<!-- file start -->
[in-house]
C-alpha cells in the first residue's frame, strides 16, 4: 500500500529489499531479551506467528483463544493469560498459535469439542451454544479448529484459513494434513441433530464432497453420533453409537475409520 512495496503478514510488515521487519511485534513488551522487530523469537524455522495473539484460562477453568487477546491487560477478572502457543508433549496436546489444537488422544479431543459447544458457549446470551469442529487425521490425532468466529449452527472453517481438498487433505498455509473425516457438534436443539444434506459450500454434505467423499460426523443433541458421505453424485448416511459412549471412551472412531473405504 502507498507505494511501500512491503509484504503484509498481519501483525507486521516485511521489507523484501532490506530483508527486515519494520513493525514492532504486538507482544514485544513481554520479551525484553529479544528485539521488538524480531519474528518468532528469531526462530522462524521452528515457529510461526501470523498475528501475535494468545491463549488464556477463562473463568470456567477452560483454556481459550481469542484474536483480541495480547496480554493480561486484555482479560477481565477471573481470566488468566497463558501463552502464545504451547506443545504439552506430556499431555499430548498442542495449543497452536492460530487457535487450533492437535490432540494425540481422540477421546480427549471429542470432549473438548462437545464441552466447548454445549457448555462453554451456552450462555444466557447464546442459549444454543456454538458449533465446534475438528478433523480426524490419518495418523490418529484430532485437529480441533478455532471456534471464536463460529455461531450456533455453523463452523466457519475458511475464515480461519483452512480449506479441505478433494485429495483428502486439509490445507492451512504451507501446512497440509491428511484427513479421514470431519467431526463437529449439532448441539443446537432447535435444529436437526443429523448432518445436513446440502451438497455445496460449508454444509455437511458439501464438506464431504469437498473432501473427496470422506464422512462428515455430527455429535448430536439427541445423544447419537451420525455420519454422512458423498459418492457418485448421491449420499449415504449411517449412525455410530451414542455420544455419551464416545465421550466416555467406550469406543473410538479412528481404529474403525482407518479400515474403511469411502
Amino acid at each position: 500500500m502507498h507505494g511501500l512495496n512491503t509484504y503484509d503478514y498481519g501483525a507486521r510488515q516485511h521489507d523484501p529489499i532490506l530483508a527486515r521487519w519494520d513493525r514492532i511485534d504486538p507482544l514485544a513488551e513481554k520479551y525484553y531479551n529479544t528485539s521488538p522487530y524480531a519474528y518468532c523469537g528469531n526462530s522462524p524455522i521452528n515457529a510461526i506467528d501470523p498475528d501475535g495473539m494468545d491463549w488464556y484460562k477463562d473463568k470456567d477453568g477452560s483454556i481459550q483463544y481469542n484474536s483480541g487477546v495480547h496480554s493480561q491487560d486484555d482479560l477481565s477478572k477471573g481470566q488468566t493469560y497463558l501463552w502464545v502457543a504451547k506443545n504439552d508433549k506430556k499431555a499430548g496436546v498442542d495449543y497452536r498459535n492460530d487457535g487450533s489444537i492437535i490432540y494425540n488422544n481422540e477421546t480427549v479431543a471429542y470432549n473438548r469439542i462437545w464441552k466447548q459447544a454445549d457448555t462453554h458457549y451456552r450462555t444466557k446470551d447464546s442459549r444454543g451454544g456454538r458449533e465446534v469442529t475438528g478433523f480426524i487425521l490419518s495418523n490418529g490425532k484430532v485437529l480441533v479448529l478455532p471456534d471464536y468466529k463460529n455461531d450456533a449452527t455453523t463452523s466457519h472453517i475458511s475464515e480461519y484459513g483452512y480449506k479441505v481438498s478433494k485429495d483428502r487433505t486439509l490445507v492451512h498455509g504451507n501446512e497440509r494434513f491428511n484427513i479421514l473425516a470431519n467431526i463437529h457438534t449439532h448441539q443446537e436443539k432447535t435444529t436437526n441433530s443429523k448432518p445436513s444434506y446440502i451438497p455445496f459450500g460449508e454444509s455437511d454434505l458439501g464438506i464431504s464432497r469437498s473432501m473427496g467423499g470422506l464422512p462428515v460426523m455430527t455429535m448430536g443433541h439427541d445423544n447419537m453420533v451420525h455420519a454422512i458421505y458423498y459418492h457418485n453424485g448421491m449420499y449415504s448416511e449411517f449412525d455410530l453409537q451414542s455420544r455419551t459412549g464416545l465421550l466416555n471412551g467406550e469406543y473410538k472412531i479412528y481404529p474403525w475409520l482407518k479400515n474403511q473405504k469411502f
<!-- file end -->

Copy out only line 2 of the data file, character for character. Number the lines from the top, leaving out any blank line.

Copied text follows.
C-alpha cells in the first residue's frame, strides 16, 4: 500500500529489499531479551506467528483463544493469560498459535469439542451454544479448529484459513494434513441433530464432497453420533453409537475409520 512495496503478514510488515521487519511485534513488551522487530523469537524455522495473539484460562477453568487477546491487560477478572502457543508433549496436546489444537488422544479431543459447544458457549446470551469442529487425521490425532468466529449452527472453517481438498487433505498455509473425516457438534436443539444434506459450500454434505467423499460426523443433541458421505453424485448416511459412549471412551472412531473405504 502507498507505494511501500512491503509484504503484509498481519501483525507486521516485511521489507523484501532490506530483508527486515519494520513493525514492532504486538507482544514485544513481554520479551525484553529479544528485539521488538524480531519474528518468532528469531526462530522462524521452528515457529510461526501470523498475528501475535494468545491463549488464556477463562473463568470456567477452560483454556481459550481469542484474536483480541495480547496480554493480561486484555482479560477481565477471573481470566488468566497463558501463552502464545504451547506443545504439552506430556499431555499430548498442542495449543497452536492460530487457535487450533492437535490432540494425540481422540477421546480427549471429542470432549473438548462437545464441552466447548454445549457448555462453554451456552450462555444466557447464546442459549444454543456454538458449533465446534475438528478433523480426524490419518495418523490418529484430532485437529480441533478455532471456534471464536463460529455461531450456533455453523463452523466457519475458511475464515480461519483452512480449506479441505478433494485429495483428502486439509490445507492451512504451507501446512497440509491428511484427513479421514470431519467431526463437529449439532448441539443446537432447535435444529436437526443429523448432518445436513446440502451438497455445496460449508454444509455437511458439501464438506464431504469437498473432501473427496470422506464422512462428515455430527455429535448430536439427541445423544447419537451420525455420519454422512458423498459418492457418485448421491449420499449415504449411517449412525455410530451414542455420544455419551464416545465421550466416555467406550469406543473410538479412528481404529474403525482407518479400515474403511469411502